5. The other case relied upon is -- 'Edgware Estates, Ltd. v. Coblentz', 1949 2 Alt ER 526, There also the facts were very different. A house was let out in 1926 on a lease of 21 years on a yearly rent of 300. There was a covenant against subletting. The premises were let in breach of the covenant at a rent of 225 per annum, in 1943 the breach of the covenant was waived and the sub-tenancy became lawful, and then the subtenant was recognised as the tenant. September 1, 1939, was the material date for the determination of the standard rent, and the Court held that in determining the standard rent the sub-tenancy should be ignored as till 1943 there was no legal sub-tenancy and therefore the standard rent was the rent that was reserved in the head-lease, viz. 300. At p. 529 Sir Raymond Evershed, Master of the Rolls, after considering the case in 'Glossop v. Ashley (A)', says:
'......as I read those passages the ratio in thatcase was that the sub-tenant was a person whom the Act was designed to protect, and, therefore, the rent he paid was to be regarded as the material rent for fixing the standard rent. Once, however, you arrive at the conclusion that the sub-tenant in occupation at the material date was not entitled to the protection of the Act the basis of the reasoning is destroyed.'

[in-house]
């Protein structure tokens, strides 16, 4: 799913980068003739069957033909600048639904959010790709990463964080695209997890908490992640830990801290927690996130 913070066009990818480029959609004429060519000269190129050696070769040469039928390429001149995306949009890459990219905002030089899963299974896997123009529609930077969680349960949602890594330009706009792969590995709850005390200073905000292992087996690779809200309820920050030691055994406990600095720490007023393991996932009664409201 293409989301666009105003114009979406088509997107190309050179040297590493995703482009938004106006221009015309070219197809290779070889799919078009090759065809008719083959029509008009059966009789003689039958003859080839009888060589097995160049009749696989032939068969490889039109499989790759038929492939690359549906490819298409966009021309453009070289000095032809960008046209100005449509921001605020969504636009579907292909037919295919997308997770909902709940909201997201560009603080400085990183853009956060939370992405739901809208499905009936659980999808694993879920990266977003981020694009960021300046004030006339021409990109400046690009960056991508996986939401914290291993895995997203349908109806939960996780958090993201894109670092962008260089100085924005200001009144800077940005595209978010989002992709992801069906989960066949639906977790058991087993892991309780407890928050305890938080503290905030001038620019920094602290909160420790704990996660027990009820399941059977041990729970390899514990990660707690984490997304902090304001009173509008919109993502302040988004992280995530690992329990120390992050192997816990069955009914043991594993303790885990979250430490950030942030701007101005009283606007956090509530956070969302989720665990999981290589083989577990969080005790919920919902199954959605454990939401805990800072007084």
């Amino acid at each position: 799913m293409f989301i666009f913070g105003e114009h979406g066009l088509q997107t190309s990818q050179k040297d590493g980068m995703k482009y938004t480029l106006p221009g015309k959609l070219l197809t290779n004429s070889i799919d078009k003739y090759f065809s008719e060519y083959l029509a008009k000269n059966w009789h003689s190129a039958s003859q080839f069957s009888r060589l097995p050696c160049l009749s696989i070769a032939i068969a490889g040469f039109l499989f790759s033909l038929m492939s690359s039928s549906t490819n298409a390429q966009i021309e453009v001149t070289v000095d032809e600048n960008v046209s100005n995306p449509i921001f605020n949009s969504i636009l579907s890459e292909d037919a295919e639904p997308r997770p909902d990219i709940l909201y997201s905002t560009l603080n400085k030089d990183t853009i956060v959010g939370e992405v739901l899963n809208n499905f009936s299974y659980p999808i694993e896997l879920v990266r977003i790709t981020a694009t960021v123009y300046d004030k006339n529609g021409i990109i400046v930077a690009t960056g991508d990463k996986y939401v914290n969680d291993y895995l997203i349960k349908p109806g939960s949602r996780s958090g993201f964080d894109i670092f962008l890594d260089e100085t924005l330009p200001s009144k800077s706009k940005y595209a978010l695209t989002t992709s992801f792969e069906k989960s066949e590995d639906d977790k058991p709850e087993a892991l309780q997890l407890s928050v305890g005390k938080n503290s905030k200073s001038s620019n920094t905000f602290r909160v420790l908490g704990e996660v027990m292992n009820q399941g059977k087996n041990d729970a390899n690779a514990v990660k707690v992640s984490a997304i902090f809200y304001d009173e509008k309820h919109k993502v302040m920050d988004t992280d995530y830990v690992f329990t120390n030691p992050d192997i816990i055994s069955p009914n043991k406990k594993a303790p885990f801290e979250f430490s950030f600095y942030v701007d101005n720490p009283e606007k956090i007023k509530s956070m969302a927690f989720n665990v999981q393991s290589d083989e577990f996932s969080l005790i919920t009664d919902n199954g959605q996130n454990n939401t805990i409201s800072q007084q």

6. Now, in both these cases it must be borne in mind that the sub-tenant had become the tenant and he was claiming protection against his immediate landlord. It is under those circumstances that the Courts held that the sub-tenant was to be protected, and what was to be decided in order to determine the standard rent was the rent that the sub-tenant was paying on the material date. In the case of 'Glossop v. Ashley (A)' the sub-tenant was lawfully in occupation and herefore the rent that he paid was determined to be the standard rent, In the case of 'Edgware Estates Ltd. v. Coblentz (B)' the sub-tenant was not lawfully in occupation and therefore the rent that he paid was not taken into consideration in fixing the standard rent but the rent that the tenant was paying was considered to be the standard rent. In my opinion neither of these two cases help us to decide the question that arose on the facts of the case before me. In my opinion, therefore, the Courts below were right in the conclusion they came to.
7. The result is that the revision application fails. Rule discharged with costs.
8. Rule discharged.